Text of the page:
U.S. President-elect Joe Biden announced on Tuesday that he will nominate retired four-star U.S. Army Gen. Lloyd Austin as his secretary of defense.

If confirmed, Austin, 67, would be the first African-American to lead the Pentagon.

He previously served as head of U.S. Central Command, which oversees the mission of the U.S. military in the Middle East, though Israel is part of the U.S. European Command.

Austin will need a congressional waiver to serve as Pentagon chief, in accordance with the National Security Act of 1947, which requires retired military personnel to wait seven years from leaving the military to become secretary of defense (he retired in 2016). George Marshall and James Mattis are the only ones to have received this waiver, getting it in 1950 and 2017, respectively.

As Central Command chief in 2016, Austin said that Tehran had not changed its behavior since the 2015 Iran nuclear deal, which America would withdraw from in May 2018.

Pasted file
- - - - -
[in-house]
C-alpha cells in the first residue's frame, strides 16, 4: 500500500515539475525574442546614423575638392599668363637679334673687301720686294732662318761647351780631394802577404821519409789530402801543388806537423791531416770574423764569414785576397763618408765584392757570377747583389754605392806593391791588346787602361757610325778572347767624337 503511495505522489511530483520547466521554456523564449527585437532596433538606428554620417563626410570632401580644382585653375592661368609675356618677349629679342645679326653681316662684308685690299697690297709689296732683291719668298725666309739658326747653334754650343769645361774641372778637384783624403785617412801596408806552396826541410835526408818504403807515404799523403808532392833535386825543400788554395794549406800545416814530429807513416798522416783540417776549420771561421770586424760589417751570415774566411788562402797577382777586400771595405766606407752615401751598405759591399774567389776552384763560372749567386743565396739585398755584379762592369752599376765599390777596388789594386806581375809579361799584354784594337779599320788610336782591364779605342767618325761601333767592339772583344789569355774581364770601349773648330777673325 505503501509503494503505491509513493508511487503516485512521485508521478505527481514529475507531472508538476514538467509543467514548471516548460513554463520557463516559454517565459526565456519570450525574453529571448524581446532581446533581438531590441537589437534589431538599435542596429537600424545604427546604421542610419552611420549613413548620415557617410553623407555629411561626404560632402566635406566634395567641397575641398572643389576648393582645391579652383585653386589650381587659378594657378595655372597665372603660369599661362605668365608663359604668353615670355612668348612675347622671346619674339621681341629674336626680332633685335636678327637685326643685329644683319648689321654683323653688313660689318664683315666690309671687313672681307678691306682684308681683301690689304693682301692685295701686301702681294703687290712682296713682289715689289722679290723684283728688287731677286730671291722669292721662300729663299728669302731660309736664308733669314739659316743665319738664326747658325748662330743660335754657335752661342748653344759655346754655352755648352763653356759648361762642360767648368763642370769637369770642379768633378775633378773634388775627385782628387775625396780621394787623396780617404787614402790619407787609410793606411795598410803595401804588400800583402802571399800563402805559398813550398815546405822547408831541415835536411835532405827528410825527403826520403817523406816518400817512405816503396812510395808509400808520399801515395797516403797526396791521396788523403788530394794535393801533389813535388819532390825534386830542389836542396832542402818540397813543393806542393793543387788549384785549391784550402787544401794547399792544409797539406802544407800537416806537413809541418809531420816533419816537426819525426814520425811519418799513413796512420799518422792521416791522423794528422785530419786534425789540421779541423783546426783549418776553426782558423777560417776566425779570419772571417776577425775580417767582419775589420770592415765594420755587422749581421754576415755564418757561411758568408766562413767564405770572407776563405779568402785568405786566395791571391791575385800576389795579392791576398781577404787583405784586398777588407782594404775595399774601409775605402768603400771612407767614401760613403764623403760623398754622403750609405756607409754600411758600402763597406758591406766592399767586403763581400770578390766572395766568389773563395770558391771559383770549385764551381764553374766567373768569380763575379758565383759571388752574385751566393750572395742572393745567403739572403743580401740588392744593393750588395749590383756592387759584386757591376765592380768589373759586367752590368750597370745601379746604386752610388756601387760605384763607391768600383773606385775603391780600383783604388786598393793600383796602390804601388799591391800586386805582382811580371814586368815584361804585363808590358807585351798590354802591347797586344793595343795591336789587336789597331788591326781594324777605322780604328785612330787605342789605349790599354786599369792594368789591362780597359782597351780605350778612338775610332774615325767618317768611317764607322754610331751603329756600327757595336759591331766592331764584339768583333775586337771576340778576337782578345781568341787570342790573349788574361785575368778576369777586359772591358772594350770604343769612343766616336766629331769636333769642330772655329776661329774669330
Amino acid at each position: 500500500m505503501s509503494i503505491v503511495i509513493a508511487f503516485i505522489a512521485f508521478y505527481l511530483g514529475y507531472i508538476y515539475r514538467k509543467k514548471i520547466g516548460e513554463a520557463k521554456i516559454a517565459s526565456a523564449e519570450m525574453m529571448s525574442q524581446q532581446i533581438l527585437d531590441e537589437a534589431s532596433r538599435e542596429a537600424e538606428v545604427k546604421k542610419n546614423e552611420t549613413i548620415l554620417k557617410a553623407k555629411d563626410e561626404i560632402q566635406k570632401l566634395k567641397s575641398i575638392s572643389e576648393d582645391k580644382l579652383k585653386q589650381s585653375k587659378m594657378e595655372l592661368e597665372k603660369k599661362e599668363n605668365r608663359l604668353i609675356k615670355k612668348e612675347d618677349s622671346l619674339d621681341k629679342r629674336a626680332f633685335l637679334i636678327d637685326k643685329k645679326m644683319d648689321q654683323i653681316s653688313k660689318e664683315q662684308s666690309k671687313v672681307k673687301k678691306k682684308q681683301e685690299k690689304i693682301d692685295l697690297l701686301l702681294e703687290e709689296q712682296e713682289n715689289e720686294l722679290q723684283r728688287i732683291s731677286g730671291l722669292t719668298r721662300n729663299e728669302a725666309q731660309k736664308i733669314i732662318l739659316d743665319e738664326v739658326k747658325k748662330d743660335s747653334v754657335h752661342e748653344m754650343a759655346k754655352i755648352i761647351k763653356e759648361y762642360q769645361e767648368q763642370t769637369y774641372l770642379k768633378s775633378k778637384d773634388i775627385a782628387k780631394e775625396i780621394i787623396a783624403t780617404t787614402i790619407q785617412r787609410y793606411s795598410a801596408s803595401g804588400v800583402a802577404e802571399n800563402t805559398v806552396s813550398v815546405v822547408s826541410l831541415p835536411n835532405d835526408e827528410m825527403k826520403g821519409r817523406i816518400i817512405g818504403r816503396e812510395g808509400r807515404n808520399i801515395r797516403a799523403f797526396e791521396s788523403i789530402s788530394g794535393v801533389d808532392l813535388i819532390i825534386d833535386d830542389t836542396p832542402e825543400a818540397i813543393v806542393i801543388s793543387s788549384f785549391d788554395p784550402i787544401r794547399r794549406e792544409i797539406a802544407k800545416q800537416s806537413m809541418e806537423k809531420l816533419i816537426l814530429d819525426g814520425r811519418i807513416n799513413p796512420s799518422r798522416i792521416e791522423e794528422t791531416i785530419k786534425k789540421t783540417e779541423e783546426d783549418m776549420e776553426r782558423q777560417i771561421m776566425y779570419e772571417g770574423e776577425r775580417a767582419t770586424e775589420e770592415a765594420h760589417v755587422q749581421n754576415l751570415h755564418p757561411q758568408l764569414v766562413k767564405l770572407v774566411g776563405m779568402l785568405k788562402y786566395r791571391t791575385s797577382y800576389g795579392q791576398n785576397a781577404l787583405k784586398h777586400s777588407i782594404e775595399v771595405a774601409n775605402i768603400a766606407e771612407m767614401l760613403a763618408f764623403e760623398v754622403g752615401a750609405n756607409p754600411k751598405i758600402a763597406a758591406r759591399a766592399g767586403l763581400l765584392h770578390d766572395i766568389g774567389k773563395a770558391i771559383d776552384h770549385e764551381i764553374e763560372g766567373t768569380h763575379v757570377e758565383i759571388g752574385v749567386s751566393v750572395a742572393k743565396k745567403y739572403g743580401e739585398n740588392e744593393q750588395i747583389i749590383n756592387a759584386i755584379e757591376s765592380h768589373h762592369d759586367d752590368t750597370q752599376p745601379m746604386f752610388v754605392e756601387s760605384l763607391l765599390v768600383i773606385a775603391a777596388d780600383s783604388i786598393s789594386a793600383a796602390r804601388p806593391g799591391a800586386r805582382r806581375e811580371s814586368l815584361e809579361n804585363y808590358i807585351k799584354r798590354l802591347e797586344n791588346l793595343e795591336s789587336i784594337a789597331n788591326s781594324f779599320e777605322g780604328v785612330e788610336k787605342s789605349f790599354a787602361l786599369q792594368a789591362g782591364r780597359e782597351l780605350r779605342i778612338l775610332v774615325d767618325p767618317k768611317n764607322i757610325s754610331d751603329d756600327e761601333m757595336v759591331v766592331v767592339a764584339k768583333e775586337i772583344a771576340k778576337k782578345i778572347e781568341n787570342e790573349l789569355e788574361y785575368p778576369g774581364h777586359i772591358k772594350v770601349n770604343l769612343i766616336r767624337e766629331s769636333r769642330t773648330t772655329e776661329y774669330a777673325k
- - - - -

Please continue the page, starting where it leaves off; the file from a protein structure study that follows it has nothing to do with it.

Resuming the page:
“There are a number of things that lead me to personally believe that, you know, their behavior is not—they haven’t changed any course yet,” he told the U.S. Senate Armed Services Committee at the time.

He also told the committee, “What I would say is that what we and the people in the region are concerned about is that they already have overmatch with the numbers of ballistic missiles. The people in the region, they remained concerned about [Iran’s] cyber capabilities, their ability to mine the straits. And certainly the activity of their Quds forces … we see malign activity, not only throughout the region but around the globe as well.”

Democratic Majority for Israel applauded the announcement.

“Retired Army General Lloyd Austin is a great choice to lead the Department of Defense,” DMFI president and CEO Mark Mellman told JNS. “We celebrate the historic nature of his selection as the first black man to become secretary of defense.”

Mellman said “he brings a deep understanding of the Middle East from his extensive service there including leading the fight against ISIS. He understands the military from the soldiers’ point of view, having led the initiative to increase awareness and improve treatment options for the ‘invisible wounds of war,’ like post-traumatic stress and mild traumatic brain injury.”


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